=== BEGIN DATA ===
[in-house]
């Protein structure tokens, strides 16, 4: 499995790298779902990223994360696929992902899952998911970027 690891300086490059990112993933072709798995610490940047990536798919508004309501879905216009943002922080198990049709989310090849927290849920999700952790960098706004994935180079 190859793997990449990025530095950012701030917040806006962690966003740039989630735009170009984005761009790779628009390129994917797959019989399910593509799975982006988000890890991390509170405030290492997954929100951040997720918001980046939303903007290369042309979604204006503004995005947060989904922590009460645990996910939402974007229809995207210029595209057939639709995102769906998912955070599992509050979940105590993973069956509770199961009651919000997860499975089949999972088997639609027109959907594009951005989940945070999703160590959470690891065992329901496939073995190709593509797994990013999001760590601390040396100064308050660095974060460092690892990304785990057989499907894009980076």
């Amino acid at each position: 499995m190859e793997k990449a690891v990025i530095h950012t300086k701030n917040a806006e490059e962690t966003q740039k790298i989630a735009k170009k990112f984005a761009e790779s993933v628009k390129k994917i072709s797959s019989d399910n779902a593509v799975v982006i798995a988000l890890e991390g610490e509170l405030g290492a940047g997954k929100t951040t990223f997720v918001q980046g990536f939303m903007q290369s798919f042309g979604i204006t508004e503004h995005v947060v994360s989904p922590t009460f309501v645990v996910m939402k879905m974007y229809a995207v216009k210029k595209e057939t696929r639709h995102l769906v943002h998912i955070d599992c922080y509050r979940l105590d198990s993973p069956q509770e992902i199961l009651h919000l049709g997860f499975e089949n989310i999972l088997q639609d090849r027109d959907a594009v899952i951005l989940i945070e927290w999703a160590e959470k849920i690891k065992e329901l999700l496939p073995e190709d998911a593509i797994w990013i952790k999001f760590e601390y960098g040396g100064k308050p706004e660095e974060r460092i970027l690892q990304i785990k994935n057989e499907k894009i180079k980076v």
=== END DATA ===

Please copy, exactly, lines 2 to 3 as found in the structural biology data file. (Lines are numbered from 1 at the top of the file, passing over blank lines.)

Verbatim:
């Protein structure tokens, strides 16, 4: 499995790298779902990223994360696929992902899952998911970027 690891300086490059990112993933072709798995610490940047990536798919508004309501879905216009943002922080198990049709989310090849927290849920999700952790960098706004994935180079 190859793997990449990025530095950012701030917040806006962690966003740039989630735009170009984005761009790779628009390129994917797959019989399910593509799975982006988000890890991390509170405030290492997954929100951040997720918001980046939303903007290369042309979604204006503004995005947060989904922590009460645990996910939402974007229809995207210029595209057939639709995102769906998912955070599992509050979940105590993973069956509770199961009651919000997860499975089949999972088997639609027109959907594009951005989940945070999703160590959470690891065992329901496939073995190709593509797994990013999001760590601390040396100064308050660095974060460092690892990304785990057989499907894009980076």
């Amino acid at each position: 499995m190859e793997k990449a690891v990025i530095h950012t300086k701030n917040a806006e490059e962690t966003q740039k790298i989630a735009k170009k990112f984005a761009e790779s993933v628009k390129k994917i072709s797959s019989d399910n779902a593509v799975v982006i798995a988000l890890e991390g610490e509170l405030g290492a940047g997954k929100t951040t990223f997720v918001q980046g990536f939303m903007q290369s798919f042309g979604i204006t508004e503004h995005v947060v994360s989904p922590t009460f309501v645990v996910m939402k879905m974007y229809a995207v216009k210029k595209e057939t696929r639709h995102l769906v943002h998912i955070d599992c922080y509050r979940l105590d198990s993973p069956q509770e992902i199961l009651h919000l049709g997860f499975e089949n989310i999972l088997q639609d090849r027109d959907a594009v899952i951005l989940i945070e927290w999703a160590e959470k849920i690891k065992e329901l999700l496939p073995e190709d998911a593509i797994w990013i952790k999001f760590e601390y960098g040396g100064k308050p706004e660095e974060r460092i970027l690892q990304i785990k994935n057989e499907k894009i180079k980076v």